Friday, November 12, 2010

KWDI Study on Moms Published

As a "respectful outsider," I see my role as one of raising the visibility of the issue of unwed Korean pregnant women, mothers and their children, supporting efforts by Koreans (including academics, the media, government, service providers, and the moms themselves) to make better lives for them, and catalyzing change.

It is has been particularly satisfying to work with our friends at Korean Womens Development Institute, whose studies on the issue are already having an impact. KWDI just released their eagerly-awaited and much-needed study How to Improve Government Welfare Services for Low-Income Unwed Mothers in Korea, by Drs. Lee Mijeong and Kim Hyeyoung and their colleagues. Though the situation of unwed Korean moms is getting increased attention, and moms are receiving some increased support, prejudice and discrimination against them are still commonplace. Moms--especially the older moms--are not receiving the support they need.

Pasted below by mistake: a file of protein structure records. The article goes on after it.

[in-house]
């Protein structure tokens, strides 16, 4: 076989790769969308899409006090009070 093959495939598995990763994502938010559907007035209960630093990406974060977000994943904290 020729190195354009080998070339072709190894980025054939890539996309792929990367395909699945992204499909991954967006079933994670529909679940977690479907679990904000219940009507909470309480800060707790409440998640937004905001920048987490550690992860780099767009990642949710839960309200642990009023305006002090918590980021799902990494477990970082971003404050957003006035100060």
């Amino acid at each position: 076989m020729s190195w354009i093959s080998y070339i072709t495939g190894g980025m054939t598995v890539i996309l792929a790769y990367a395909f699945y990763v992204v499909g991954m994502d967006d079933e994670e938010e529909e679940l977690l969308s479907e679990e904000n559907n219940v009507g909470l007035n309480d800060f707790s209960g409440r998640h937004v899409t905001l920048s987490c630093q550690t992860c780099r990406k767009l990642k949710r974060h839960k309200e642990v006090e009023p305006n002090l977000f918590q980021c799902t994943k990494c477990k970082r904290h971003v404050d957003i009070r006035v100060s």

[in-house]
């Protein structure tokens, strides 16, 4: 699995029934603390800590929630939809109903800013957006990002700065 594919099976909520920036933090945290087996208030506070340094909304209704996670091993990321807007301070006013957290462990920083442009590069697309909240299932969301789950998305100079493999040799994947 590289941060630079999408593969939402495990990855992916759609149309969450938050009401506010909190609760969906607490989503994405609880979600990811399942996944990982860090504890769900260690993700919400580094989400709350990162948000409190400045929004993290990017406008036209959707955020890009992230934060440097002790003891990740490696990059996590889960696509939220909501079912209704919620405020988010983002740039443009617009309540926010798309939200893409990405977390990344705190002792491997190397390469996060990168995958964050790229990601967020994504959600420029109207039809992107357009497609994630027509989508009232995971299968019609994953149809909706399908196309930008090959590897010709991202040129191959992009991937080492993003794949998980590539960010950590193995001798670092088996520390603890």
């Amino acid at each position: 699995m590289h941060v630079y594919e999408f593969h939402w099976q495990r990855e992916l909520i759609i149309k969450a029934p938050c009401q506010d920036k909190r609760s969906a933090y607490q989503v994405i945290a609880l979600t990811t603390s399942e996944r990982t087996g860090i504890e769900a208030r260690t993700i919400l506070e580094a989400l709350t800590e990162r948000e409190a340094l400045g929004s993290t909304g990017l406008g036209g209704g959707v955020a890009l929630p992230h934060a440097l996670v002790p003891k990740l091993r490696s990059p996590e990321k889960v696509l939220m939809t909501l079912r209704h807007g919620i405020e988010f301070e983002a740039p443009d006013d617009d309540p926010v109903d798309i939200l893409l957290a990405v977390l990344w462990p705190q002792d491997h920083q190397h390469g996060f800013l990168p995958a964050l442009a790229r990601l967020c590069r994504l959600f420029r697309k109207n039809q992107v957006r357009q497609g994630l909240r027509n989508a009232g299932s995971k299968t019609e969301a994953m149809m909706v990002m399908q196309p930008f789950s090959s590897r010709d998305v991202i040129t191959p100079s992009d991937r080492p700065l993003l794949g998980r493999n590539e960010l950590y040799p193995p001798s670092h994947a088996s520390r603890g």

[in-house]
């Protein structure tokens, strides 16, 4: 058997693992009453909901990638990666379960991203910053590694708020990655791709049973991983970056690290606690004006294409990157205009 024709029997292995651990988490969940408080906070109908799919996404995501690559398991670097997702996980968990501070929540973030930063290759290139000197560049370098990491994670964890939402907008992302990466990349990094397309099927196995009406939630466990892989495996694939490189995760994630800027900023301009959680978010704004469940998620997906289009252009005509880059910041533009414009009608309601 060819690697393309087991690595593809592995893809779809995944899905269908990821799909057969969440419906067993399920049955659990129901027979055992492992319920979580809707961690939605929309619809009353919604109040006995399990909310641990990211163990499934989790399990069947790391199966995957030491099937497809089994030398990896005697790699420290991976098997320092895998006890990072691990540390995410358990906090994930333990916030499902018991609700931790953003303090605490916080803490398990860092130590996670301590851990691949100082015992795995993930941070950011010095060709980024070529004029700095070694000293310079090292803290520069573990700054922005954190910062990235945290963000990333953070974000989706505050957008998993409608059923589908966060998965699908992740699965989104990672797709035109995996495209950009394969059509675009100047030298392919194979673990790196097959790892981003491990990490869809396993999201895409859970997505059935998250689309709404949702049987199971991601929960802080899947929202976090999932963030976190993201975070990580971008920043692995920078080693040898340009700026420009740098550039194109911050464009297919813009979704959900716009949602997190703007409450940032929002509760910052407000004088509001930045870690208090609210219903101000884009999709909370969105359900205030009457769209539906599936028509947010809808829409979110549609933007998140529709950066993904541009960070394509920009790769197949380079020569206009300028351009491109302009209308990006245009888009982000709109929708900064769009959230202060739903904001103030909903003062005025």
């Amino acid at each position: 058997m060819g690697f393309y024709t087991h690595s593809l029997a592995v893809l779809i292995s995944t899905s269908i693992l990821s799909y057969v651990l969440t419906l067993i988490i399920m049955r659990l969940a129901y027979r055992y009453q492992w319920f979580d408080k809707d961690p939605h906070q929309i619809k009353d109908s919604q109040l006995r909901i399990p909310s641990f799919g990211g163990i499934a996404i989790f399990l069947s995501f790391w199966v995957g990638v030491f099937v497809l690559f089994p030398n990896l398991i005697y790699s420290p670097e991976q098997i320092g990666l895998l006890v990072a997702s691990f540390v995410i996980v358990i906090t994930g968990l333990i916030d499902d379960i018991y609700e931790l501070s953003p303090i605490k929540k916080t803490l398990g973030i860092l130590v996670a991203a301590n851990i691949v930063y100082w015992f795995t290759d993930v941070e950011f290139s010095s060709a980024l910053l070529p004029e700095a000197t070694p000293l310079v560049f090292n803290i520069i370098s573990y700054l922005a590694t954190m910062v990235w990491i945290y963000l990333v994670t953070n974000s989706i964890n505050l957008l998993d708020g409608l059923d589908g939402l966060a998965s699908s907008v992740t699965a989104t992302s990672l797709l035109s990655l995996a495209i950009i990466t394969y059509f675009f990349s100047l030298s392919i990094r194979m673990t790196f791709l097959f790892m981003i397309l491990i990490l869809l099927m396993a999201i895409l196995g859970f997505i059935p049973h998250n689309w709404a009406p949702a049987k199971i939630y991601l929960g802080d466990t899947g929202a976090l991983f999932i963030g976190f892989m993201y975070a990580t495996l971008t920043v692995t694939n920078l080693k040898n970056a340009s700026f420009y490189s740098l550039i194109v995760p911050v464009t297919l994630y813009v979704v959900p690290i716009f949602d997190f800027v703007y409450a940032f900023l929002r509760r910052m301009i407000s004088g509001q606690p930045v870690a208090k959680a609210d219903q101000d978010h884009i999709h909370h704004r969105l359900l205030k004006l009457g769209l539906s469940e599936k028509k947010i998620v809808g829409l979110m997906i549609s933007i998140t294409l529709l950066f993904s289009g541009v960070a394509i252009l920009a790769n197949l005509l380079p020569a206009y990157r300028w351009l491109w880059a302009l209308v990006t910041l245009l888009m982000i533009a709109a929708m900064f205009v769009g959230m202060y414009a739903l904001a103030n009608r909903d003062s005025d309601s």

The study discusses the moms' situation, needs, difficulties they experience, what support is available (and what the moms report they receive), and makes policy recommendations. Here are some significant (and timely) points:

1. Moms age 24 and under receive the most benefits, yet over 77% of unwed moms are 25 and older. Support needs to be based on the child's age, not the mother's.
2. Many moms don't know what benefits are available. Moms report that local welfare office employees are underinformed re: benefits, and are rude to them.
3. Though there are laws which grant maternity leave and prohibit discrimination at work, these are not enforced.
4. Unwed fathers need to be held responsible for their children; mothers need to be able to bring action without fear of reprisal.
5. Childcare allowance is insufficient.
6. A comprehensive database and statistics on unwed moms are needed.

KUMSN is proud to have underwritten this study, and we hope that this scholarly study from a highly respected Korean research institute will help change attitudes, catalyze change, and bring about policies that will benefit the moms and their children, so that they become true equals in Korean society.

Richard Boas, MD
Founder and President, KUMSN